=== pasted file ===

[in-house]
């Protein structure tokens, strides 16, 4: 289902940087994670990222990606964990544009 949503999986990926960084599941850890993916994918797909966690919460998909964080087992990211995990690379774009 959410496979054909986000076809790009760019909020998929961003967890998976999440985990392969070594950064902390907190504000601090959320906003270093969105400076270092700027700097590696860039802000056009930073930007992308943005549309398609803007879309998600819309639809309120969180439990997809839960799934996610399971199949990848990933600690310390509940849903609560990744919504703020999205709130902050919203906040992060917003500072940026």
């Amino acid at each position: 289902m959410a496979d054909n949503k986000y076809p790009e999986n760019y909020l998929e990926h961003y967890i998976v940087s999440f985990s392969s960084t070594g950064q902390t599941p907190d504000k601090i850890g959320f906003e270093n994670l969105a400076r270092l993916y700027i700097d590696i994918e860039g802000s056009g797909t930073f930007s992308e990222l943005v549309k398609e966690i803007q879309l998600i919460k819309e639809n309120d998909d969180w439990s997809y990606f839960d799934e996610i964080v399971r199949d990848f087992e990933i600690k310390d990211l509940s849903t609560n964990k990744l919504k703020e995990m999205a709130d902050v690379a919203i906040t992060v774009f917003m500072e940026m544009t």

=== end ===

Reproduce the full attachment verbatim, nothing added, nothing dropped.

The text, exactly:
[in-house]
């Protein structure tokens, strides 16, 4: 289902940087994670990222990606964990544009 949503999986990926960084599941850890993916994918797909966690919460998909964080087992990211995990690379774009 959410496979054909986000076809790009760019909020998929961003967890998976999440985990392969070594950064902390907190504000601090959320906003270093969105400076270092700027700097590696860039802000056009930073930007992308943005549309398609803007879309998600819309639809309120969180439990997809839960799934996610399971199949990848990933600690310390509940849903609560990744919504703020999205709130902050919203906040992060917003500072940026």
């Amino acid at each position: 289902m959410a496979d054909n949503k986000y076809p790009e999986n760019y909020l998929e990926h961003y967890i998976v940087s999440f985990s392969s960084t070594g950064q902390t599941p907190d504000k601090i850890g959320f906003e270093n994670l969105a400076r270092l993916y700027i700097d590696i994918e860039g802000s056009g797909t930073f930007s992308e990222l943005v549309k398609e966690i803007q879309l998600i919460k819309e639809n309120d998909d969180w439990s997809y990606f839960d799934e996610i964080v399971r199949d990848f087992e990933i600690k310390d990211l509940s849903t609560n964990k990744l919504k703020e995990m999205a709130d902050v690379a919203i906040t992060v774009f917003m500072e940026m544009t």